Dannevirke: Jared Mulinder's waka features at UN

By Christine McKay -
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Dannevirke's Jared Mulinder of Native Woodcraft with a waka similar to the one presented to the the United Nations in Geneva. Photo/Christine McKay
Dannevirke's Jared Mulinder of Native Woodcraft with a waka similar to the one presented to the the United Nations in Geneva. Photo/Christine McKay

From a small factory down a side street in Dannevirke to the United Nations in Geneva, carvings from Jared Mulinder's Native Woodcraft are making a name for the company around the world.

But Jared, although very proud of his work, is also quite laid back when describing what he does.

"I just make stuff," he said.

But with a waka produced in the Native Woodcraft factory on London St recently centre stage at a presentation by Judith Collins, the Minister of Justice to the United Nations in Geneva, he admits his work is incredibly rewarding. "It's cool to know my waka is there at the United Nations."

Minister Collins was in Geneva to celebrate the 120th anniversary of women getting the vote in New Zealand and to present New Zealand's report on human rights to the United Nations Human Rights Council.

"Rob Kelly, a friend of my brother Kyle works in Geneva and when they were revamping their offices he was on the lookout for a work of art to be the centre piece," Jared said.

"Kyle sold them on a hand-crafted, metre-long waka with paddles.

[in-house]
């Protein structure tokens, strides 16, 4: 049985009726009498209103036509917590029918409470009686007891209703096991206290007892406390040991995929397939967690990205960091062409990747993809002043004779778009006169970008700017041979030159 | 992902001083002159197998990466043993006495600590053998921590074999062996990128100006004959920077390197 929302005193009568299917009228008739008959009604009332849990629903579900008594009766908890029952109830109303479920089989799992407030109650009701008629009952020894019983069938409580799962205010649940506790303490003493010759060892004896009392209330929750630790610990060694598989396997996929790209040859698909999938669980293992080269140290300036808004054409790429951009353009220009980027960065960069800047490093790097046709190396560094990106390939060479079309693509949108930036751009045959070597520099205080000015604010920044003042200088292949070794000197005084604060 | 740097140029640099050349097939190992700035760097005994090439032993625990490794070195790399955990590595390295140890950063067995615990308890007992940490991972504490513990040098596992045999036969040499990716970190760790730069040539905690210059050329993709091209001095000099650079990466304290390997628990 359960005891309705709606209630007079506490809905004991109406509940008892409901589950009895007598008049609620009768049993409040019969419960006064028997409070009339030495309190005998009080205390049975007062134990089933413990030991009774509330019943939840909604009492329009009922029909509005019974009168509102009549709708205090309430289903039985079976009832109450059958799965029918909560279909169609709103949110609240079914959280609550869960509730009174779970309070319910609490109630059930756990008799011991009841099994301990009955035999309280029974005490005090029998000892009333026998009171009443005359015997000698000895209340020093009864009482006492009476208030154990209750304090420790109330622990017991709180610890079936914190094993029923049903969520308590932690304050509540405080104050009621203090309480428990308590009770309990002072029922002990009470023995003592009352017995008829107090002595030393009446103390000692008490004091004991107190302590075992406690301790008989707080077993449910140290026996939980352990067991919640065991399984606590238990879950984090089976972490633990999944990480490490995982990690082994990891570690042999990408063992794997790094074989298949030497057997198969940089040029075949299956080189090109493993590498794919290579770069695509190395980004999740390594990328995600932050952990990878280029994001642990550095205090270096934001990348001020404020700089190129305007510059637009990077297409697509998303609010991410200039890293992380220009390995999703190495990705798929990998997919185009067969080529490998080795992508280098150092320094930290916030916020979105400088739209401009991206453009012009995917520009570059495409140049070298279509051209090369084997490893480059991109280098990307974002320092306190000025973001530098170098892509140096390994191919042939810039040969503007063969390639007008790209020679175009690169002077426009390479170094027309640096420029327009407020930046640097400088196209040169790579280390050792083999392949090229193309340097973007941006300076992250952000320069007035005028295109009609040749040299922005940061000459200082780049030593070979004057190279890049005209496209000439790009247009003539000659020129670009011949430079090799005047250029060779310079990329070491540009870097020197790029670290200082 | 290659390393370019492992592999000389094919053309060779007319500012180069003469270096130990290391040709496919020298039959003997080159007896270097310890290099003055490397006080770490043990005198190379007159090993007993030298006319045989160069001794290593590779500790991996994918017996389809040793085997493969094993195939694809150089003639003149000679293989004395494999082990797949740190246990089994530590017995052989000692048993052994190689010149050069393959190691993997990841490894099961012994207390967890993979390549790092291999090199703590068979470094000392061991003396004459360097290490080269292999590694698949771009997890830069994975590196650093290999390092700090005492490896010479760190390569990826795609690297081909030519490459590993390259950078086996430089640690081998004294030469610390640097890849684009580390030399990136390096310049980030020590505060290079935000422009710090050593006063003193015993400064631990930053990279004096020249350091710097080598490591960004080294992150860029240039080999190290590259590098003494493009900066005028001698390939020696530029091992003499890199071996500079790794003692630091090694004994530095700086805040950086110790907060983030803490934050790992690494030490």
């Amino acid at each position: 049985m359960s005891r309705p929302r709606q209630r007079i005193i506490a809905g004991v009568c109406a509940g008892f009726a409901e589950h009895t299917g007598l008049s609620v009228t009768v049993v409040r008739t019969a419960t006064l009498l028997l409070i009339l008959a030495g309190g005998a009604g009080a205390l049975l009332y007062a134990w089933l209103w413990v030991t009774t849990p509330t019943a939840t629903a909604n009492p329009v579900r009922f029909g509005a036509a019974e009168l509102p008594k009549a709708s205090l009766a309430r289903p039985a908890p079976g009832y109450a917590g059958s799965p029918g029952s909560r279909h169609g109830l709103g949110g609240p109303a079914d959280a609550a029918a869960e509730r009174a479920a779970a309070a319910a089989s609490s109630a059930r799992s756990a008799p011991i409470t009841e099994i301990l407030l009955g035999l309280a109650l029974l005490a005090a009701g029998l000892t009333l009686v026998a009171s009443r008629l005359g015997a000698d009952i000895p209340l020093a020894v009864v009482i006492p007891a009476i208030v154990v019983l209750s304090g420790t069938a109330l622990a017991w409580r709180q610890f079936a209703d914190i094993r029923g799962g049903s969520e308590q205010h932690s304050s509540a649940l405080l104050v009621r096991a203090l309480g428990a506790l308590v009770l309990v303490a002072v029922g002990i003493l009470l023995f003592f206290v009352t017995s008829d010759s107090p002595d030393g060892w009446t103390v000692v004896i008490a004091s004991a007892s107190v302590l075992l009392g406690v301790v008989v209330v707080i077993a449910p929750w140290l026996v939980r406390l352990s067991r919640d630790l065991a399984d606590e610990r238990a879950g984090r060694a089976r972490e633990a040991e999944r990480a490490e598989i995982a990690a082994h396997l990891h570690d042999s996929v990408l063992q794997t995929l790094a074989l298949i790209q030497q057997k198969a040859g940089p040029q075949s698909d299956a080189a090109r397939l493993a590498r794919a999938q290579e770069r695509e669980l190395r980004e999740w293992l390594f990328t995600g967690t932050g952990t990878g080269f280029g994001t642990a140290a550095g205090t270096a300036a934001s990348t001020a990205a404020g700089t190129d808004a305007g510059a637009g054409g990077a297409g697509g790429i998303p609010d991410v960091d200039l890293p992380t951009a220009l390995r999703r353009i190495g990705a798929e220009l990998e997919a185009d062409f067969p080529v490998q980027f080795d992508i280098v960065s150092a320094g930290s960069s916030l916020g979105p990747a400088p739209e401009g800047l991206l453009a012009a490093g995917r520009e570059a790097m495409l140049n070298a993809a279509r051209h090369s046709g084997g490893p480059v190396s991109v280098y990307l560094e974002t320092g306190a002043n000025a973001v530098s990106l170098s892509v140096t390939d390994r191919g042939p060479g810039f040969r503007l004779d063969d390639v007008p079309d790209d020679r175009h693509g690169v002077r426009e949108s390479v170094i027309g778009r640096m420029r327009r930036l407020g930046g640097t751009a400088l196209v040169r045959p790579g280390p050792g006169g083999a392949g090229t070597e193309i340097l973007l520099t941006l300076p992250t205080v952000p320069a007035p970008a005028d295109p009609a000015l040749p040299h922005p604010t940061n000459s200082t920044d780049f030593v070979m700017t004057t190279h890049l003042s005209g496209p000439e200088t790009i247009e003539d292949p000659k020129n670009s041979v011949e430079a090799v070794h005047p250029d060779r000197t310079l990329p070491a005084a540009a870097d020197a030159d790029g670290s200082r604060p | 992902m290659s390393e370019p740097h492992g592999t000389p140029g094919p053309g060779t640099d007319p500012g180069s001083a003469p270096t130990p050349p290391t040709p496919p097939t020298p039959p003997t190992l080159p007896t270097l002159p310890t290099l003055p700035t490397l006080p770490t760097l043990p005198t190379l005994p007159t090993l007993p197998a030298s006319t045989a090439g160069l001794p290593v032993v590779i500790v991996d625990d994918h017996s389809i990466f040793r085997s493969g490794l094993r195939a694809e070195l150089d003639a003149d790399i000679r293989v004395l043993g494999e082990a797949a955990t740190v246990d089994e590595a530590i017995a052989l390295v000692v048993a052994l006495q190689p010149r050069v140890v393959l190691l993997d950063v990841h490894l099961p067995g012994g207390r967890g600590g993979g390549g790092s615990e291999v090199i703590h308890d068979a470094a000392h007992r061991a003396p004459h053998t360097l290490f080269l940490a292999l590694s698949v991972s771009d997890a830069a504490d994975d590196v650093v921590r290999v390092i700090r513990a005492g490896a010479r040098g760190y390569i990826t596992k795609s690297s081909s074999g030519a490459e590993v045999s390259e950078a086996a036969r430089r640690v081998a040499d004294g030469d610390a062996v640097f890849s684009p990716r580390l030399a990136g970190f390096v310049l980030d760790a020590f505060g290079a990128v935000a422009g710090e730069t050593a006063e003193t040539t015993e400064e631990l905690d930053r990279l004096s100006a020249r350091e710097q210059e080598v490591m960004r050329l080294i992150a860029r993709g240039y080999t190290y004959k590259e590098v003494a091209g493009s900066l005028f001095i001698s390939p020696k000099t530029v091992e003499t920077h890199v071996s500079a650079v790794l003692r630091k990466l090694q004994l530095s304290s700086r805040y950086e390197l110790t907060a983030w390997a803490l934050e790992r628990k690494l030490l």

"Our stuff ends up in some very important places, but we normally don't get to know where they land. But I do know one of our greenstone pieces was purchased by the Ministry of Foreign Affairs and presented to a Saudi prince."

Jared's cultural ties to Te Atiawa on his grandmother's side are an important link for the business too. "People respect those links and it gives me credibility," he said.

Native Woodcraft has been manufacturing in Dannevirke for 22 years, first operated by Keven and Sharon Burling.

"I started here in 1998, straight from high school," Jared said.

In 2005 the Mulinder family purchased the business and currently five people work in the factory. "We're real busy," Jared said.

"But I just make stuff, the rest has to be a team approach. We make goods to sell and business is starting to pick up. I blame the Christchurch earthquake for a downturn earlier on, but we're clawing back business now."

Working with Jared is his mother Kathryn, while business mentor Annette Kendall works with the company, "to make things happen".

"This company has orders big time, but it's a team effort by everyone," she said. "It's Jared's business, he knows what he wants to do, but New Zealanders have this culture when they set up business of thinking they should do everything themselves. But there's no one on Earth who can produce the product, do the marketing and manage the finances as well. You need to have a team approach."

"Every tourist shop in New Zealand will have something on its shelves from this factory."

However, Annette, said the success of Native Woodcraft isn't well known in Dannevirke. "Because the business isn't on the main street, sometimes people dismiss it."

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